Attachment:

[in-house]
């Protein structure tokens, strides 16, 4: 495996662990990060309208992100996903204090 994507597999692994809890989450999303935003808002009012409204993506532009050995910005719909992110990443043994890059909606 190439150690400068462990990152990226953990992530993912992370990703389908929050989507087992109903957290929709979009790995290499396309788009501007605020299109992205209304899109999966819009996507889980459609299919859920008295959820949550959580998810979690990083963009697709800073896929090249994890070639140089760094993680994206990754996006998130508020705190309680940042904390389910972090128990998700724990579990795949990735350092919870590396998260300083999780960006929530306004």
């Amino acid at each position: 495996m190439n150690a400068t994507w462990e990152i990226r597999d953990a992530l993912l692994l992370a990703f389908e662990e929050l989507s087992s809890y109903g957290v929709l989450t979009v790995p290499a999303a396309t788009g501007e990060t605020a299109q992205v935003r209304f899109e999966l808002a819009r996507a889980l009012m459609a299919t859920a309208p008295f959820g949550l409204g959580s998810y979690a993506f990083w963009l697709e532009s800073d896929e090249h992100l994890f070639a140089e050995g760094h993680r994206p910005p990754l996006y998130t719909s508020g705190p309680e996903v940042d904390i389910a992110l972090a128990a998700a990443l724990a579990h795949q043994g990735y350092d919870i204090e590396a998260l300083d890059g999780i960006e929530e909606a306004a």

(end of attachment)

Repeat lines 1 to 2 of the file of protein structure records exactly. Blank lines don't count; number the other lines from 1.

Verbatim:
[in-house]
């Protein structure tokens, strides 16, 4: 495996662990990060309208992100996903204090 994507597999692994809890989450999303935003808002009012409204993506532009050995910005719909992110990443043994890059909606 190439150690400068462990990152990226953990992530993912992370990703389908929050989507087992109903957290929709979009790995290499396309788009501007605020299109992205209304899109999966819009996507889980459609299919859920008295959820949550959580998810979690990083963009697709800073896929090249994890070639140089760094993680994206990754996006998130508020705190309680940042904390389910972090128990998700724990579990795949990735350092919870590396998260300083999780960006929530306004």